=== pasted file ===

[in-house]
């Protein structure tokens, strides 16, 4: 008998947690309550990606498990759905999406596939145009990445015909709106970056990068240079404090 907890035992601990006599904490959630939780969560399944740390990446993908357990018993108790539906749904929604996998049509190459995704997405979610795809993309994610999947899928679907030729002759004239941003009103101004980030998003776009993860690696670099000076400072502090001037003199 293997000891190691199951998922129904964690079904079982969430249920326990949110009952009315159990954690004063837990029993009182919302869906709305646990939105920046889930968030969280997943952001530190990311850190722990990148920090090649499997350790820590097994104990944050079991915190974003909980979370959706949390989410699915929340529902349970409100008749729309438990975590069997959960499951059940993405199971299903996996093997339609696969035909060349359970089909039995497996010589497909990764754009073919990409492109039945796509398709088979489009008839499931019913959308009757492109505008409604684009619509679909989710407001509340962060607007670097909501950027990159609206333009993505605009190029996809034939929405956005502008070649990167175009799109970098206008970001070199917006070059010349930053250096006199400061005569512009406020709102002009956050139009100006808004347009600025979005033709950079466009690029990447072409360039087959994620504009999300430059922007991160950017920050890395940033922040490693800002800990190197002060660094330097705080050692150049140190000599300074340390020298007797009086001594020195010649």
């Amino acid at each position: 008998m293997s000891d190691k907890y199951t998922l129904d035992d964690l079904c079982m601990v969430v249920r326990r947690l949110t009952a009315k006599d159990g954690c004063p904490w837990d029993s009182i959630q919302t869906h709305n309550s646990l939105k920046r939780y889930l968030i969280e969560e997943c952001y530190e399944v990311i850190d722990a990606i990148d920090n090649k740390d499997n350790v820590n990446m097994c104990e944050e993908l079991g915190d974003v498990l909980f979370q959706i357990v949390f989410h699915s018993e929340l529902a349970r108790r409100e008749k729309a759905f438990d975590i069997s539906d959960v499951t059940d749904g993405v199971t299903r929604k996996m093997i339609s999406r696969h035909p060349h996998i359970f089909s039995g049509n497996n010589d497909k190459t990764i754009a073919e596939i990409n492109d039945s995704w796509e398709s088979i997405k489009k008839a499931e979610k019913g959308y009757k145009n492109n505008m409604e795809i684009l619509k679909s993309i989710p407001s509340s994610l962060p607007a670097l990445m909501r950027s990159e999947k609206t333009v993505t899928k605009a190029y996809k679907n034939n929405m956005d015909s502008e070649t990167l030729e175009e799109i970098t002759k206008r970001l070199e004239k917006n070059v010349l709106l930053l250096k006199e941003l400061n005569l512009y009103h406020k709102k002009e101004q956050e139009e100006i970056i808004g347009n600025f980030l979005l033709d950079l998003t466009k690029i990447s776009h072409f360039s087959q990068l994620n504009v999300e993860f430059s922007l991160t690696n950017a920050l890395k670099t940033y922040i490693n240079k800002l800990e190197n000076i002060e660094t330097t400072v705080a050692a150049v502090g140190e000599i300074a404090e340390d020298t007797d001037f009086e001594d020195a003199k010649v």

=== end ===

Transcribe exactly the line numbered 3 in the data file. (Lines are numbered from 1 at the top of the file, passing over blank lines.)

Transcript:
């Amino acid at each position: 008998m293997s000891d190691k907890y199951t998922l129904d035992d964690l079904c079982m601990v969430v249920r326990r947690l949110t009952a009315k006599d159990g954690c004063p904490w837990d029993s009182i959630q919302t869906h709305n309550s646990l939105k920046r939780y889930l968030i969280e969560e997943c952001y530190e399944v990311i850190d722990a990606i990148d920090n090649k740390d499997n350790v820590n990446m097994c104990e944050e993908l079991g915190d974003v498990l909980f979370q959706i357990v949390f989410h699915s018993e929340l529902a349970r108790r409100e008749k729309a759905f438990d975590i069997s539906d959960v499951t059940d749904g993405v199971t299903r929604k996996m093997i339609s999406r696969h035909p060349h996998i359970f089909s039995g049509n497996n010589d497909k190459t990764i754009a073919e596939i990409n492109d039945s995704w796509e398709s088979i997405k489009k008839a499931e979610k019913g959308y009757k145009n492109n505008m409604e795809i684009l619509k679909s993309i989710p407001s509340s994610l962060p607007a670097l990445m909501r950027s990159e999947k609206t333009v993505t899928k605009a190029y996809k679907n034939n929405m956005d015909s502008e070649t990167l030729e175009e799109i970098t002759k206008r970001l070199e004239k917006n070059v010349l709106l930053l250096k006199e941003l400061n005569l512009y009103h406020k709102k002009e101004q956050e139009e100006i970056i808004g347009n600025f980030l979005l033709d950079l998003t466009k690029i990447s776009h072409f360039s087959q990068l994620n504009v999300e993860f430059s922007l991160t690696n950017a920050l890395k670099t940033y922040i490693n240079k800002l800990e190197n000076i002060e660094t330097t400072v705080a050692a150049v502090g140190e000599i300074a404090e340390d020298t007797d001037f009086e001594d020195a003199k010649v």